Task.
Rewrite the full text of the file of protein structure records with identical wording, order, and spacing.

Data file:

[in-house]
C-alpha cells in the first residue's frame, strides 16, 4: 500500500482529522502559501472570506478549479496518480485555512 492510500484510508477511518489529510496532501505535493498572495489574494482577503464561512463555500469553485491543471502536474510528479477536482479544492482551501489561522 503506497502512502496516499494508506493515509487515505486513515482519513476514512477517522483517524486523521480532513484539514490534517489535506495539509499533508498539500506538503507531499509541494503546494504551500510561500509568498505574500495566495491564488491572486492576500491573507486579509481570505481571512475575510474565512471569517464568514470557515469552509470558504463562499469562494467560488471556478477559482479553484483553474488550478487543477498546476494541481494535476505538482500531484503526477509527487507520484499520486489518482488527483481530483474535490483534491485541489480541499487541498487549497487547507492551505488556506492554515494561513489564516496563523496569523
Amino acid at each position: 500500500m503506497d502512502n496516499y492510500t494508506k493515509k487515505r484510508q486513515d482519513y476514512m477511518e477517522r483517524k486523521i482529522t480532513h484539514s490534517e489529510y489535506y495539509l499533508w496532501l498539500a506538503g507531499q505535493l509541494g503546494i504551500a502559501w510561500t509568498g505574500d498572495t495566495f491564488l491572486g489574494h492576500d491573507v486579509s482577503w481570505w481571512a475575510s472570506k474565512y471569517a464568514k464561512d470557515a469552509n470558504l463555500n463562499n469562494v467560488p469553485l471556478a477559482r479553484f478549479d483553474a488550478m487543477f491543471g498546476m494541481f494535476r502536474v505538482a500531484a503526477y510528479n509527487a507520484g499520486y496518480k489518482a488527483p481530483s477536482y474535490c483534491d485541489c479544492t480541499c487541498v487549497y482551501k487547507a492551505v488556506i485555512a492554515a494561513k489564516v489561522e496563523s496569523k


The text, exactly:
[in-house]
C-alpha cells in the first residue's frame, strides 16, 4: 500500500482529522502559501472570506478549479496518480485555512 492510500484510508477511518489529510496532501505535493498572495489574494482577503464561512463555500469553485491543471502536474510528479477536482479544492482551501489561522 503506497502512502496516499494508506493515509487515505486513515482519513476514512477517522483517524486523521480532513484539514490534517489535506495539509499533508498539500506538503507531499509541494503546494504551500510561500509568498505574500495566495491564488491572486492576500491573507486579509481570505481571512475575510474565512471569517464568514470557515469552509470558504463562499469562494467560488471556478477559482479553484483553474488550478487543477498546476494541481494535476505538482500531484503526477509527487507520484499520486489518482488527483481530483474535490483534491485541489480541499487541498487549497487547507492551505488556506492554515494561513489564516496563523496569523
Amino acid at each position: 500500500m503506497d502512502n496516499y492510500t494508506k493515509k487515505r484510508q486513515d482519513y476514512m477511518e477517522r483517524k486523521i482529522t480532513h484539514s490534517e489529510y489535506y495539509l499533508w496532501l498539500a506538503g507531499q505535493l509541494g503546494i504551500a502559501w510561500t509568498g505574500d498572495t495566495f491564488l491572486g489574494h492576500d491573507v486579509s482577503w481570505w481571512a475575510s472570506k474565512y471569517a464568514k464561512d470557515a469552509n470558504l463555500n463562499n469562494v467560488p469553485l471556478a477559482r479553484f478549479d483553474a488550478m487543477f491543471g498546476m494541481f494535476r502536474v505538482a500531484a503526477y510528479n509527487a507520484g499520486y496518480k489518482a488527483p481530483s477536482y474535490c483534491d485541489c479544492t480541499c487541498v487549497y482551501k487547507a492551505v488556506i485555512a492554515a494561513k489564516v489561522e496563523s496569523k